This is the second installment in my Elegant Math series. Today we'll look at the proof that there are an infinite number of primes.

We discussed prime numbers in a previous post. And we showed how they are the building blocks for all other counting numbers in Tuesday's proof. So we understand how important prime numbers are, but now the big question: How many prime numbers are there?

We discussed prime numbers in a previous post. And we showed how they are the building blocks for all other counting numbers in Tuesday's proof. So we understand how important prime numbers are, but now the big question: How many prime numbers are there?

It seems like prime numbers go on forever. We keep finding bigger ones. But they also seem to spread out as they get higher. This makes sense because the higher the number, the more prime numbers there are below it that could divide into it. If I pick a number, and there are a hundred prime numbers smaller than it, what are the chances that none of them is a factor?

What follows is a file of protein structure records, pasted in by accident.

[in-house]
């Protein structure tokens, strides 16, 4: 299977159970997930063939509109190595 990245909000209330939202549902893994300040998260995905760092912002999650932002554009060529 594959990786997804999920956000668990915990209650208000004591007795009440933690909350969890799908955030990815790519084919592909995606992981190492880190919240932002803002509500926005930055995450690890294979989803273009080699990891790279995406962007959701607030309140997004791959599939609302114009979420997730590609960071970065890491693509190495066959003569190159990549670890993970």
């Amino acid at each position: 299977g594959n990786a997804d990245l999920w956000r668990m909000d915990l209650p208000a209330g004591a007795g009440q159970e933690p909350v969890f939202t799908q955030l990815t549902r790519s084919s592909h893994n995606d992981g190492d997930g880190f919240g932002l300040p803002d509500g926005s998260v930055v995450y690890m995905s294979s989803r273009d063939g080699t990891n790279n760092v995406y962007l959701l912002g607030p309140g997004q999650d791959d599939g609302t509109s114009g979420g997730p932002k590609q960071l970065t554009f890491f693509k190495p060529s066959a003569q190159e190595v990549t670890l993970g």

Wouldn't we eventually get to a point, if we looked at big enough numbers, that every number is composite because at least one lower number divides into it?

It turns out that this can't happen. Prime numbers do go on forever. But how do we know for sure? Here's a proof. Don't worry, it's mostly in plain English, and once again I've written my comments in italics so the math-phobic needn't be frightened.

Wouldn't we eventually get to a point, if we looked at big enough numbers, that every number is composite because at least one lower number divides into it?

It turns out that this can't happen. Prime numbers do go on forever. But how do we know for sure? Here's a proof. Don't worry, it's mostly in plain English, and once again I've written my comments in italics so the math-phobic needn't be frightened.